Published on May 25th, 2017 | By: Eileen De Guire0
PacRim12 Publishing Workshop—A student’s perspectivePublished on May 25th, 2017 | By: Eileen De Guire
[image above] “So you want to get published” workshop for young professionals at PACRIM12. From left, H.T. Lin, Mario Affatigato, and Bill Fahrenholtz. Credit: ACerS
By Christopher Shaver
The University of Tennessee at Knoxville, Materials Science and Engineering Department, Knoxville, TN 37996, USA
Graduate students and young professionals entering fields of science frequently are encouraged to publish their work. For many of us, this task can be quite daunting especially if we are working towards our first publication. Organizing your work from experimental design, data collection, and analysis in a coherent and concise manner can be a challenge. Additionally, selecting the appropriate journal and submitting your work for acceptance can prove to be an equal and, perhaps, more exhausting task. For these reasons, I chose to attend the PacRim12 Publishing Workshop entitled “So you want to get published: A workshop for graduate students and young professionals.”
In my view, the focus of this workshop was to encourage people who are in the very early stages of their career to embrace the quality of their research and not let it fall into obscurity. The purpose of publishing scientific work is to encourage collaboration and ignite new ideas from colleagues worldwide. During this workshop, the three panelists (Bill Farenholtz, Hua-Tay Lin, and Mario Affatigato), each of whom serve as editors of their respective journals, offered tips and guidance.
Of the topics discussed, I found the most instructional to be identifying original ideas and how they can be developed into publishable research. In areas of science and engineering that are considered competitive and rapidly evolving, originality becomes increasingly difficult to attain. Constantly reading new published works relating to your field of research is the best way of devising ideas that may be worthy of research and publication. Being well-read also has the advantage of making the reader be more cognizant of the types of content specific journals publish. Not only does selecting the right journal for submission expedite the publication process, it also ensures your research is presented to the appropriate audience.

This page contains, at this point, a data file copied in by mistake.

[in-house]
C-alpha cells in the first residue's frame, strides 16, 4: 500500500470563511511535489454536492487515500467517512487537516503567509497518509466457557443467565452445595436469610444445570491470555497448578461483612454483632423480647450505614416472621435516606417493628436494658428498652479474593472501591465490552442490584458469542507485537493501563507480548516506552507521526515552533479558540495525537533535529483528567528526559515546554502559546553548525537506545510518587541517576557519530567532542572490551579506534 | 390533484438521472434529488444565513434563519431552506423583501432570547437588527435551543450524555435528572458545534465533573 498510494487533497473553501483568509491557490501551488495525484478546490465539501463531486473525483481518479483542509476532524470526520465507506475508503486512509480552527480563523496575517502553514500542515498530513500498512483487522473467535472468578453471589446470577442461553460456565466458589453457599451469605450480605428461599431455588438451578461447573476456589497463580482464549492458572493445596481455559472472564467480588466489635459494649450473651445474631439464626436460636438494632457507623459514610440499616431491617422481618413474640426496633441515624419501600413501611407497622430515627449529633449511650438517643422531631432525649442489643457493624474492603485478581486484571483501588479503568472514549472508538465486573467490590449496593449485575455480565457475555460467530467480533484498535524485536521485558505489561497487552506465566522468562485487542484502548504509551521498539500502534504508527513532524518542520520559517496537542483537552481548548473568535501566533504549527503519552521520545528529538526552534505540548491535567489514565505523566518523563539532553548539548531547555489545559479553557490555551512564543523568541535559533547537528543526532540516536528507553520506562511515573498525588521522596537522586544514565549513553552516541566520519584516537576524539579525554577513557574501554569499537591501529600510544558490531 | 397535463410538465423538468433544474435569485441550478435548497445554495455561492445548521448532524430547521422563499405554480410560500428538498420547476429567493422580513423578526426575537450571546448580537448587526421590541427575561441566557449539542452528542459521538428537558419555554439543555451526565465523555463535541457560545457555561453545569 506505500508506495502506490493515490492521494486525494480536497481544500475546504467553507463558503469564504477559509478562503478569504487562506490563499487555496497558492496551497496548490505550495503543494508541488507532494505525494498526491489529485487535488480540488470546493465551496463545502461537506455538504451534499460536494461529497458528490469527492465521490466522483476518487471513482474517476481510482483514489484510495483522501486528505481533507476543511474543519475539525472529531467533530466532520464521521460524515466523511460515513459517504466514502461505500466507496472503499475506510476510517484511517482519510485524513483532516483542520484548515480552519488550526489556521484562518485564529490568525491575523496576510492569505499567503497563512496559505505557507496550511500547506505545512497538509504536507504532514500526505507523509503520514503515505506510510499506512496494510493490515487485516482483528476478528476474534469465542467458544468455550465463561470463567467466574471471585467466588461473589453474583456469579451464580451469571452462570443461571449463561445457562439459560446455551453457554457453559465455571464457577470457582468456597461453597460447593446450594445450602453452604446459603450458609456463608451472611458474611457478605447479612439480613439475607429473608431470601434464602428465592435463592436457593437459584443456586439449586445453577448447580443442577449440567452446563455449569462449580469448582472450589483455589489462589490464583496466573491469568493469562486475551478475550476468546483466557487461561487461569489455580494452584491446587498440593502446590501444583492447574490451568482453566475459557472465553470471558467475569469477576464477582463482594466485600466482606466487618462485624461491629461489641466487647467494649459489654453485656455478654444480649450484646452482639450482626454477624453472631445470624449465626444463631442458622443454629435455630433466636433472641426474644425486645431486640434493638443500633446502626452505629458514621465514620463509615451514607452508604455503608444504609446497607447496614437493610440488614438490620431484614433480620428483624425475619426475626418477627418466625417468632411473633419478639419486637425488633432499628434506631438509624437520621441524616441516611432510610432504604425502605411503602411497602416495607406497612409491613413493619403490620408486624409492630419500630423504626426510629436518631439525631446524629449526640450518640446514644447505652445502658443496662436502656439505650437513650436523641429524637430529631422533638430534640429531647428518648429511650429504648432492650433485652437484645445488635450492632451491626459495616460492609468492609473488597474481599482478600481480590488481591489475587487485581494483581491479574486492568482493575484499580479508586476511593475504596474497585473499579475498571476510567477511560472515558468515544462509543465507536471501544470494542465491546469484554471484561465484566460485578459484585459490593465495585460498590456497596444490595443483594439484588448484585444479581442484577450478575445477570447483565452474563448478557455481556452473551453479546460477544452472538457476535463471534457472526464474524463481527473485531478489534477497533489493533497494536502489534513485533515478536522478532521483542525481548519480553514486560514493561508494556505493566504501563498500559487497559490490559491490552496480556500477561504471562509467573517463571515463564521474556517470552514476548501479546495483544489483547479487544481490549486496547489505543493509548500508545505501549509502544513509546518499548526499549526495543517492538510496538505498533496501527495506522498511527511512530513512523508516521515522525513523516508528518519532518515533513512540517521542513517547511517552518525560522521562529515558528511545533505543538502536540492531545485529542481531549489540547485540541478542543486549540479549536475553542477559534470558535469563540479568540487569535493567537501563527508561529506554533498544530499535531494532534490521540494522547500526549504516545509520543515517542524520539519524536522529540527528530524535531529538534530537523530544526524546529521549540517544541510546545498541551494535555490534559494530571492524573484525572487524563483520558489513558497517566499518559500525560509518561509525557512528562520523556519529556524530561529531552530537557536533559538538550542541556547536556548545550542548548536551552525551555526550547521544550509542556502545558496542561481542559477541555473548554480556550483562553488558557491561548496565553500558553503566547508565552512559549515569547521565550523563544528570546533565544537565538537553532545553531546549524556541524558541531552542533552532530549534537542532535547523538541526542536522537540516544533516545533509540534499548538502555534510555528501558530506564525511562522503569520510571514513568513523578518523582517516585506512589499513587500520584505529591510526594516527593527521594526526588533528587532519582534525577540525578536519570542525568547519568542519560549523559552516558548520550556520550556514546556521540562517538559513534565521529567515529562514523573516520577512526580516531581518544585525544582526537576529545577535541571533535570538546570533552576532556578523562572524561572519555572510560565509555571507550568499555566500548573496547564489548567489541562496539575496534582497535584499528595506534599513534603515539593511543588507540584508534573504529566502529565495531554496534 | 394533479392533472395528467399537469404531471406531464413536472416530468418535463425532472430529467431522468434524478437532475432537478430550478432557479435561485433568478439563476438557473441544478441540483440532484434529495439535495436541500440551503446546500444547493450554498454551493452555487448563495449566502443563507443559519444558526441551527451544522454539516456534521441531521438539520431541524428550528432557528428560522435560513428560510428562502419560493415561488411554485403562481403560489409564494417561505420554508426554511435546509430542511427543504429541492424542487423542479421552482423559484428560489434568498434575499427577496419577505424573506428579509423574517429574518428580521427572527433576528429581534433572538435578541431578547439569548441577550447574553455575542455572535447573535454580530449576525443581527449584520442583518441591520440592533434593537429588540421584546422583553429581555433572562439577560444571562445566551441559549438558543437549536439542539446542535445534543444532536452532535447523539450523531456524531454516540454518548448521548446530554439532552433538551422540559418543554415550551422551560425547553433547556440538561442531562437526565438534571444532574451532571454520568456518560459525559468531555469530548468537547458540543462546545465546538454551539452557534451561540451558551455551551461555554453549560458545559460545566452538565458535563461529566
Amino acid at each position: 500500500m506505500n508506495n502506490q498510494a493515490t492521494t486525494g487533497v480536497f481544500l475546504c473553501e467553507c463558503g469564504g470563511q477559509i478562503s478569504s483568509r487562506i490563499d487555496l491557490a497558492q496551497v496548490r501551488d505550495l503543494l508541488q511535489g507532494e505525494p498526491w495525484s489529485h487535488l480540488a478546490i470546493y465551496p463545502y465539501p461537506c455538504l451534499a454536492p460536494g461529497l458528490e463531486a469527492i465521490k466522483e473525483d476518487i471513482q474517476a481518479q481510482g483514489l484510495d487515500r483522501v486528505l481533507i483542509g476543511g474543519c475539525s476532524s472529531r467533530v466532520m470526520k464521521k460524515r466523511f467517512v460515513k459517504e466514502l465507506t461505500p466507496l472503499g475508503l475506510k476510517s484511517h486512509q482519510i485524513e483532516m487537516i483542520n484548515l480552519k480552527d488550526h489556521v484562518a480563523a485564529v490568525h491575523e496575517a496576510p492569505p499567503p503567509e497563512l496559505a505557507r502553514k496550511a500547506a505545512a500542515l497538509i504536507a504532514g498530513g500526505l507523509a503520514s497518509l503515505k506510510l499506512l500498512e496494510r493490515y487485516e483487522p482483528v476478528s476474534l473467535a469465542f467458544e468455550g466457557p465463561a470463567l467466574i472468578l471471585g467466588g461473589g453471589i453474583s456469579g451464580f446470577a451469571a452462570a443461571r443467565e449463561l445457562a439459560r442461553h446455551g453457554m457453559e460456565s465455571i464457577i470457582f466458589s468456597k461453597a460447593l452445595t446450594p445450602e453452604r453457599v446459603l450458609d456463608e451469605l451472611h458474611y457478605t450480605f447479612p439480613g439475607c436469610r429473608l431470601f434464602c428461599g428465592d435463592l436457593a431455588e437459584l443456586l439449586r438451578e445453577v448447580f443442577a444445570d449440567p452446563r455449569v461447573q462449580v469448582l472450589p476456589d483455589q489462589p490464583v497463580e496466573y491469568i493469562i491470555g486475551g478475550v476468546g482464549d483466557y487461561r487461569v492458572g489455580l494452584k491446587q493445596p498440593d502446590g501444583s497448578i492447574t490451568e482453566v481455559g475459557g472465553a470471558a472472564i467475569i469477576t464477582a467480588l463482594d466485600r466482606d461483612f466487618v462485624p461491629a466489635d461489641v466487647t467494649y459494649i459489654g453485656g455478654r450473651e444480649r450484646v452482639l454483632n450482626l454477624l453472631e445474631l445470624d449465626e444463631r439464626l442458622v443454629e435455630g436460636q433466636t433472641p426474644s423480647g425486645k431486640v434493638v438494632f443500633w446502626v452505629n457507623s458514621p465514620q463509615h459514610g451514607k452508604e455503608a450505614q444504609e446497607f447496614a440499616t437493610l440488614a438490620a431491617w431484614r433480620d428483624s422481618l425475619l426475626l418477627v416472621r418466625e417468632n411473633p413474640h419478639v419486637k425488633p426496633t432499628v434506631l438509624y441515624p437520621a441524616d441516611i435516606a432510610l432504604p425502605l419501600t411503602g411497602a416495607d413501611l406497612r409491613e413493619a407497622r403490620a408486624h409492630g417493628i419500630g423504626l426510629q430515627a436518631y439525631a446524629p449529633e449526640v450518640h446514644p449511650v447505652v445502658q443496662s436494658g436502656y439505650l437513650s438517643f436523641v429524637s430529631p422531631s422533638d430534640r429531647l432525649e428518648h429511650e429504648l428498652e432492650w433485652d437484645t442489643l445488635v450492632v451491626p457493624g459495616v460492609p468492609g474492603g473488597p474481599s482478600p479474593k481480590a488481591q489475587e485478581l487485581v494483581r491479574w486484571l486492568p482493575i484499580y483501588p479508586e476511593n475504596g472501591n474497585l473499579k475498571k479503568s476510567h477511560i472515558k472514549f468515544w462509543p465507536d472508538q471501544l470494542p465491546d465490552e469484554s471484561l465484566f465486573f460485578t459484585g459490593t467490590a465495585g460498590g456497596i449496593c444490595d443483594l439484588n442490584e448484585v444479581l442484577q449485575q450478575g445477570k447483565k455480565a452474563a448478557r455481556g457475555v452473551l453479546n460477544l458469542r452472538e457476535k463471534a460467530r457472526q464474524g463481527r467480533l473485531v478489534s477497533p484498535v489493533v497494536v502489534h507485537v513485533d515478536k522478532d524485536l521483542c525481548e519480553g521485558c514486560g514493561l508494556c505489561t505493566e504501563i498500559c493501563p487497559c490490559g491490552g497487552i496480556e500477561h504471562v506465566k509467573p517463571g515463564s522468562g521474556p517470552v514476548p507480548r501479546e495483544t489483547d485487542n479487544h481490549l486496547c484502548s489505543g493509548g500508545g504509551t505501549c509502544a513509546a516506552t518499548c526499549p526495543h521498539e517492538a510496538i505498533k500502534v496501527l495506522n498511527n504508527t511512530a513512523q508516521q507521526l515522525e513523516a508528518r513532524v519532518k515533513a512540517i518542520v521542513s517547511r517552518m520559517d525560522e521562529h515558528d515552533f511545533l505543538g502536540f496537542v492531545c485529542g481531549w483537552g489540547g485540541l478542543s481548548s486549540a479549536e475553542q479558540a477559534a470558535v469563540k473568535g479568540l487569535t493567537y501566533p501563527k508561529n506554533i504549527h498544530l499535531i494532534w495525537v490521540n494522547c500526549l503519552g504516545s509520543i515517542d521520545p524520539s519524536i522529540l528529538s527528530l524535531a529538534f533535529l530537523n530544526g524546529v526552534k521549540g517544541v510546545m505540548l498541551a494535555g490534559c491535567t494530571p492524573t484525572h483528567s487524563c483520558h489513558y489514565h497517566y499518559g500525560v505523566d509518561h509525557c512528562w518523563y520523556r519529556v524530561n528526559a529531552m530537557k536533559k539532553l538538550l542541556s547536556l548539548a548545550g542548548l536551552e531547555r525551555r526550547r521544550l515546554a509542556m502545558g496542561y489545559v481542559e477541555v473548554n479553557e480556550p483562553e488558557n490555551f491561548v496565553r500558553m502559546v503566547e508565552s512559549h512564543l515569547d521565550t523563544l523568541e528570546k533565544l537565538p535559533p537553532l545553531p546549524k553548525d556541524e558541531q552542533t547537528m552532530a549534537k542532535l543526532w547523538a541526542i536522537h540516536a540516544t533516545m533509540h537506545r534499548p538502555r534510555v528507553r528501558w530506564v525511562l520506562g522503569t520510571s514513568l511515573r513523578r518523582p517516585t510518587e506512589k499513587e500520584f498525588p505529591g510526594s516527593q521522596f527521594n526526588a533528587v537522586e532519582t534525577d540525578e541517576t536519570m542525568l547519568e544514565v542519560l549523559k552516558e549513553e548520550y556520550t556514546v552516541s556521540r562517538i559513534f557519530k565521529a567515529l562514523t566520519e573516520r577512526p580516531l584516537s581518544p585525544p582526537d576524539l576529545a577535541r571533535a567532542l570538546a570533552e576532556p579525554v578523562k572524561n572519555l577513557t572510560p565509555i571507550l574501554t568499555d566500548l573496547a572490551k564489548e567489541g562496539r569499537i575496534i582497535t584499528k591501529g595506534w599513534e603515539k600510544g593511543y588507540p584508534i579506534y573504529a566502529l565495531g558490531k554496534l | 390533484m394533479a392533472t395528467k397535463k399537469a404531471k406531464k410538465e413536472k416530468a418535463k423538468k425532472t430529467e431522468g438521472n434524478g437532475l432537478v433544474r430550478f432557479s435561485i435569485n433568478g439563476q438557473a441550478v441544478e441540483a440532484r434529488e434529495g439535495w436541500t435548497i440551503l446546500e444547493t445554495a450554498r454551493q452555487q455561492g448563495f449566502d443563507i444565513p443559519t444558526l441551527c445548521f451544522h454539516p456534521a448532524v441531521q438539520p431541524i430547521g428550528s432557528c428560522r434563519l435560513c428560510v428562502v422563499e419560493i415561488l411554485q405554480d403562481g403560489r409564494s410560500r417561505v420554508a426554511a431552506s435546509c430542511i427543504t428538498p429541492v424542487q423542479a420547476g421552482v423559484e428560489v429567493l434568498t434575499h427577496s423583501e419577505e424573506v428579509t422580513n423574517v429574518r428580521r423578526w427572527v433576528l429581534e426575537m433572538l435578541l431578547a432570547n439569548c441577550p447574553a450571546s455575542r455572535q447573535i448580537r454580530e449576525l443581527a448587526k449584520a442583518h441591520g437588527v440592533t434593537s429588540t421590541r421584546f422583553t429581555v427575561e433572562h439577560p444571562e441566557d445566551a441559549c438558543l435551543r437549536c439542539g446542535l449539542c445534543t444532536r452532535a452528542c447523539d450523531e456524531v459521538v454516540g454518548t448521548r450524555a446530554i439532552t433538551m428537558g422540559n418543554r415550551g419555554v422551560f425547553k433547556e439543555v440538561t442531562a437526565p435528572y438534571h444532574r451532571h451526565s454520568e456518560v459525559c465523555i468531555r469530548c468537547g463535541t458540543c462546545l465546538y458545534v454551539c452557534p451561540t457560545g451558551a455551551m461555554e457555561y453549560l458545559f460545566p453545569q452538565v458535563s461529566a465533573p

A suggested strategy I had not considered for increasing my awareness of journal selection was to volunteer to be a reviewer. Reviewing papers is a great way to learn how to write effective and impactful papers. This also improves your understanding of the review criteria and allows you to evaluate the content for critical ideas. In the review system, some journals give a special designation for volunteer reviewers. These positions can be acquired by expressing interest to journal editors directly to see if positions are available. Reviewing scientific research papers can also be applied to reviewing the work done within your own research group.
The discussion shifted to describing the necessary components that comprise a successful research paper. The author needs to be able to grab the attention of the reader through the title and abstract. The body of the paper should include multiple experiments to tell the story of the work. The work should be presented with clear and easy to understand with simple but effective figures with appropriate captions. The writing style should be such that others, even outside of the field, should be able to understand. If the language is poor, it makes the paper much less desirable for publish.
Overall, the efforts made by the Young Professionals Forum at the 12th Pacific Rim Conference on Ceramic and Glass Technology (PACRIM 12) sponsored by the National Science Foundation has contributed positively my experience.
Credit: C. Shaver
Editor’s note: Christopher is a recipient of an NSF-funded travel grant to attend PacRim12. The award was made to Surojit Gupta of the University of North Dakota.
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